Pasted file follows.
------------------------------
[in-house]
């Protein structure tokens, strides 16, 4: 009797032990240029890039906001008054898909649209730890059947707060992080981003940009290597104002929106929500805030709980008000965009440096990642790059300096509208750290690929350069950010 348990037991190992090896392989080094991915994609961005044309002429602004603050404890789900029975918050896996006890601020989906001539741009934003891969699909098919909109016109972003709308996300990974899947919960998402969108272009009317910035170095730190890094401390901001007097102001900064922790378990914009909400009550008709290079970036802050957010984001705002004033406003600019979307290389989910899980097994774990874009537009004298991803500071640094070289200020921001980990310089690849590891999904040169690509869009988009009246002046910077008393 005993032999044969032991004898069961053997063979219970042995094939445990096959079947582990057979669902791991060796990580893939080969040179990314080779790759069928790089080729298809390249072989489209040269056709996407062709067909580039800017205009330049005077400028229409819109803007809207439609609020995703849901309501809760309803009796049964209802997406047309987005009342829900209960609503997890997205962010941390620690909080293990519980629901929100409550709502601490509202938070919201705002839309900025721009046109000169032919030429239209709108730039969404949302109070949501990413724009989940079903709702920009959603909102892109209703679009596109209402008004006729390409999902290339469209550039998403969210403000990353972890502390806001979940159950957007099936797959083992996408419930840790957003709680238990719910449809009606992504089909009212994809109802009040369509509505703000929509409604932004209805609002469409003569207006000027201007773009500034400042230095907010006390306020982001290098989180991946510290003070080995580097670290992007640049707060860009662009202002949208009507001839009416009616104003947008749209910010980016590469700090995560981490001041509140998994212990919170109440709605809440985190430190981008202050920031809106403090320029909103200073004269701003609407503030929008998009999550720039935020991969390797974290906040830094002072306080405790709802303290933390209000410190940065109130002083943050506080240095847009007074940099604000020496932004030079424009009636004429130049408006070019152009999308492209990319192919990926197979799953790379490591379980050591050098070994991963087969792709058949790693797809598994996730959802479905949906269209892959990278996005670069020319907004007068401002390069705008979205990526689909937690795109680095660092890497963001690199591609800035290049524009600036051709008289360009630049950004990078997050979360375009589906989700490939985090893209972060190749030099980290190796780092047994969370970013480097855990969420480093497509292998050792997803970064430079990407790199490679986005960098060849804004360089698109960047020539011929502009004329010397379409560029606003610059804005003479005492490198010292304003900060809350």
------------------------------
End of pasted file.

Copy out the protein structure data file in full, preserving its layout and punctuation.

[in-house]
């Protein structure tokens, strides 16, 4: 009797032990240029890039906001008054898909649209730890059947707060992080981003940009290597104002929106929500805030709980008000965009440096990642790059300096509208750290690929350069950010 348990037991190992090896392989080094991915994609961005044309002429602004603050404890789900029975918050896996006890601020989906001539741009934003891969699909098919909109016109972003709308996300990974899947919960998402969108272009009317910035170095730190890094401390901001007097102001900064922790378990914009909400009550008709290079970036802050957010984001705002004033406003600019979307290389989910899980097994774990874009537009004298991803500071640094070289200020921001980990310089690849590891999904040169690509869009988009009246002046910077008393 005993032999044969032991004898069961053997063979219970042995094939445990096959079947582990057979669902791991060796990580893939080969040179990314080779790759069928790089080729298809390249072989489209040269056709996407062709067909580039800017205009330049005077400028229409819109803007809207439609609020995703849901309501809760309803009796049964209802997406047309987005009342829900209960609503997890997205962010941390620690909080293990519980629901929100409550709502601490509202938070919201705002839309900025721009046109000169032919030429239209709108730039969404949302109070949501990413724009989940079903709702920009959603909102892109209703679009596109209402008004006729390409999902290339469209550039998403969210403000990353972890502390806001979940159950957007099936797959083992996408419930840790957003709680238990719910449809009606992504089909009212994809109802009040369509509505703000929509409604932004209805609002469409003569207006000027201007773009500034400042230095907010006390306020982001290098989180991946510290003070080995580097670290992007640049707060860009662009202002949208009507001839009416009616104003947008749209910010980016590469700090995560981490001041509140998994212990919170109440709605809440985190430190981008202050920031809106403090320029909103200073004269701003609407503030929008998009999550720039935020991969390797974290906040830094002072306080405790709802303290933390209000410190940065109130002083943050506080240095847009007074940099604000020496932004030079424009009636004429130049408006070019152009999308492209990319192919990926197979799953790379490591379980050591050098070994991963087969792709058949790693797809598994996730959802479905949906269209892959990278996005670069020319907004007068401002390069705008979205990526689909937690795109680095660092890497963001690199591609800035290049524009600036051709008289360009630049950004990078997050979360375009589906989700490939985090893209972060190749030099980290190796780092047994969370970013480097855990969420480093497509292998050792997803970064430079990407790199490679986005960098060849804004360089698109960047020539011929502009004329010397379409560029606003610059804005003479005492490198010292304003900060809350």